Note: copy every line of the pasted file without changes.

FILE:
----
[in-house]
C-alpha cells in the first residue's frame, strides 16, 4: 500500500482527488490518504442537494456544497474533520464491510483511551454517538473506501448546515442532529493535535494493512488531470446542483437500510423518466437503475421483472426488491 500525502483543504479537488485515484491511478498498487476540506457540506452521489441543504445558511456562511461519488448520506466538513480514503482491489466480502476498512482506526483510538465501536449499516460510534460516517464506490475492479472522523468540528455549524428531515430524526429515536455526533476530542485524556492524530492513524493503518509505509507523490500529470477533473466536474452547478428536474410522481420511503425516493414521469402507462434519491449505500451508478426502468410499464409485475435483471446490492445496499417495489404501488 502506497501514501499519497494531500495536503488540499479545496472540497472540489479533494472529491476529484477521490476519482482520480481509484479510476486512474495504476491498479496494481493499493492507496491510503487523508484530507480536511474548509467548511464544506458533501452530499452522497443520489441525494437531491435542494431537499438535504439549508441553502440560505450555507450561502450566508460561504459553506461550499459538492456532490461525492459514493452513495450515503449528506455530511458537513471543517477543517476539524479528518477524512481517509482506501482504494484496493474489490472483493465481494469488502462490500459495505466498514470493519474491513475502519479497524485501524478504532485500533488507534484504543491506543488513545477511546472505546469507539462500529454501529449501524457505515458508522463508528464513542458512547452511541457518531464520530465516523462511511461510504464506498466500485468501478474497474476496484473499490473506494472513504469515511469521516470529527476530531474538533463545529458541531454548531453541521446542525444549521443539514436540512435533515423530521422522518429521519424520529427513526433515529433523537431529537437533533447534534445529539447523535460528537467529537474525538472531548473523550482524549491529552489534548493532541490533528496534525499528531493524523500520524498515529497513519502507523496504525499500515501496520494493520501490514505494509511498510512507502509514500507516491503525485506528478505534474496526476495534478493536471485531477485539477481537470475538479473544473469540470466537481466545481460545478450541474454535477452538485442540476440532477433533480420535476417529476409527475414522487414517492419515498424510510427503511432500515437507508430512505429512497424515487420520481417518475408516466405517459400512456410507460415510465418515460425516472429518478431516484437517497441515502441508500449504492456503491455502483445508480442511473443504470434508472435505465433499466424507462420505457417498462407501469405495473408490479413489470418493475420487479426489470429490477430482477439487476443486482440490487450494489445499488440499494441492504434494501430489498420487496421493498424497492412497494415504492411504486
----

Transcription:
[in-house]
C-alpha cells in the first residue's frame, strides 16, 4: 500500500482527488490518504442537494456544497474533520464491510483511551454517538473506501448546515442532529493535535494493512488531470446542483437500510423518466437503475421483472426488491 500525502483543504479537488485515484491511478498498487476540506457540506452521489441543504445558511456562511461519488448520506466538513480514503482491489466480502476498512482506526483510538465501536449499516460510534460516517464506490475492479472522523468540528455549524428531515430524526429515536455526533476530542485524556492524530492513524493503518509505509507523490500529470477533473466536474452547478428536474410522481420511503425516493414521469402507462434519491449505500451508478426502468410499464409485475435483471446490492445496499417495489404501488 502506497501514501499519497494531500495536503488540499479545496472540497472540489479533494472529491476529484477521490476519482482520480481509484479510476486512474495504476491498479496494481493499493492507496491510503487523508484530507480536511474548509467548511464544506458533501452530499452522497443520489441525494437531491435542494431537499438535504439549508441553502440560505450555507450561502450566508460561504459553506461550499459538492456532490461525492459514493452513495450515503449528506455530511458537513471543517477543517476539524479528518477524512481517509482506501482504494484496493474489490472483493465481494469488502462490500459495505466498514470493519474491513475502519479497524485501524478504532485500533488507534484504543491506543488513545477511546472505546469507539462500529454501529449501524457505515458508522463508528464513542458512547452511541457518531464520530465516523462511511461510504464506498466500485468501478474497474476496484473499490473506494472513504469515511469521516470529527476530531474538533463545529458541531454548531453541521446542525444549521443539514436540512435533515423530521422522518429521519424520529427513526433515529433523537431529537437533533447534534445529539447523535460528537467529537474525538472531548473523550482524549491529552489534548493532541490533528496534525499528531493524523500520524498515529497513519502507523496504525499500515501496520494493520501490514505494509511498510512507502509514500507516491503525485506528478505534474496526476495534478493536471485531477485539477481537470475538479473544473469540470466537481466545481460545478450541474454535477452538485442540476440532477433533480420535476417529476409527475414522487414517492419515498424510510427503511432500515437507508430512505429512497424515487420520481417518475408516466405517459400512456410507460415510465418515460425516472429518478431516484437517497441515502441508500449504492456503491455502483445508480442511473443504470434508472435505465433499466424507462420505457417498462407501469405495473408490479413489470418493475420487479426489470429490477430482477439487476443486482440490487450494489445499488440499494441492504434494501430489498420487496421493498424497492412497494415504492411504486